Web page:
JUNE 5, 2013
The Real Daughters of the American Revolution
SCOTTSDALE – The Grand Canyon Chapter, National Society Daughters of the American Revolution met on Saturday, May 4th at Chaparral Suites in Scottsdale and heard a very interesting program by Suzanne Young of Chandler, on the history of the society, with a focus on the Real Daughters of the American Revolution. Who were the Real Daughters of the American Revolution? Real Daughters are DAR members who were the daughters of patriots who served in the American Revolution. These women were truly among the first generation of Americans. There were a total of 767 Real Daughters who enjoyed DAR membership between 1893 and 1943. Their fathers served as Signers of the Declaration of Independence, soldiers, drummers, fifers, and dispatch carriers, amongst many other roles. Several of the Real Daughters knew their fathers and enjoyed hearing stories of the War for Independence. The Real Daughters saw the birth of our nation and lived the many struggles that accompanied. Many of these women lived long, healthy lives. The oldest Real Daughter, Louisa Capron Thiers, lived to be 111 years of age. Louisa was so grateful for the passing of the 19th Amendment giving women the right to vote that she cast her ballot at age 110 for Calvin Coolidge. Another notable Real Daughter was Lydia Moss Bradley was a wise businesswoman and generous philanthropist, who was the first female on a National Bank Board and founder of Bradley University in Peoria, IL. The last Real Daughter was Mrs. Annie Knight Gregory, who was born March 23, 1843. Her grandfather had enlisted in 1777, taking his 11 year old son, Richard Knight, along as a drummer boy. For her 100th birthday, President Roosevelt sent her greetings “in the name of the nation that your father helped to build.” While members of today’s DAR live in a much different time, the values that the organization holds are in alignment with those values of the Real Daughters, promoting patriotism, preserving American history, and supporting better education for our nation’s children. The Grand Canyon Chapter will hold their next meeting on Saturday, September 7, 2013 at 11:30 a.m. For information on meetings or the DAR, contact Regent, Katie Paulsen, at email@example.com.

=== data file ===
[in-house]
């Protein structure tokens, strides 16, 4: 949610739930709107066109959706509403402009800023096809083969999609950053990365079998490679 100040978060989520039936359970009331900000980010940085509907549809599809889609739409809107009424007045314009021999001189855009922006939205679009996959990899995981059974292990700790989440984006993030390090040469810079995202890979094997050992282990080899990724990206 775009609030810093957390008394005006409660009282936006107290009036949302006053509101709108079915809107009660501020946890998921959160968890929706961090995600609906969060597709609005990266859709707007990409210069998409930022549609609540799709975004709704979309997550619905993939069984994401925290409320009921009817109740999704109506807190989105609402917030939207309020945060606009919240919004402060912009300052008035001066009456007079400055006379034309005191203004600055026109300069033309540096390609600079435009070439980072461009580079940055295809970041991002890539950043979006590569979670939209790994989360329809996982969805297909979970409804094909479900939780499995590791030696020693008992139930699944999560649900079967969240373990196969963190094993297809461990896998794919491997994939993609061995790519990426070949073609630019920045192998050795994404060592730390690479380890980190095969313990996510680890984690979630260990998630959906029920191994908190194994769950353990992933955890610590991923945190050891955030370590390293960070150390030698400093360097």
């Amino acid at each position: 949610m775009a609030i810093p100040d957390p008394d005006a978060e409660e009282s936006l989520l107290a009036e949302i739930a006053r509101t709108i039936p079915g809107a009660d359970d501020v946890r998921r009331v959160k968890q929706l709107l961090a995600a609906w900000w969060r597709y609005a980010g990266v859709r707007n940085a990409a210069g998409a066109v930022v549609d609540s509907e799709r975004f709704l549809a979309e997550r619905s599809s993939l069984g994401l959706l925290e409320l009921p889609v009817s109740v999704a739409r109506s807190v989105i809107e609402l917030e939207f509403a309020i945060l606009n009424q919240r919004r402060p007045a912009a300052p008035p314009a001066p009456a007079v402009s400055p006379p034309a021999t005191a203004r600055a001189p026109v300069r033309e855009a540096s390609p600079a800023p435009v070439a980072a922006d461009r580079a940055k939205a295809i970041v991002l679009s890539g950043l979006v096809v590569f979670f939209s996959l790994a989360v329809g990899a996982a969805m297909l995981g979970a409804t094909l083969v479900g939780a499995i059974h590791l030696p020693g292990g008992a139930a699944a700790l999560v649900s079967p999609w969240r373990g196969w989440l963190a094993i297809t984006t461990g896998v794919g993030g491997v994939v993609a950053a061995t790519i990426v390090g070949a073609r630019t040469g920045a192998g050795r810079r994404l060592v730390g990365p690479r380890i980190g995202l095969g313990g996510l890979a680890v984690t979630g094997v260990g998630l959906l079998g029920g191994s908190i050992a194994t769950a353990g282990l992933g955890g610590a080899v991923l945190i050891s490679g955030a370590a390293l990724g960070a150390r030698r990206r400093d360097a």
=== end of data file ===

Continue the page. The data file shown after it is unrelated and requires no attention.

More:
DAR members are descended from the patriots who won American independence during the Revolutionary War. The DAR is a non-profit, non-political volunteer women’s service organization and any woman 18 years or older- regardless of race, religion, or ethnic background- who can prove lineal descent from a patriot of the American Revolution, is eligible for membership. With more than 170,000 members in approximately 3,000 chapters worldwide, DAR is one of the world's largest and most active service organizations. To learn more about the work of today's DAR, visit www.DAR.org, or for more information on the Grand Canyon Chapter of Scottsdale, visit www.grandcanyon.arizonadar.org/.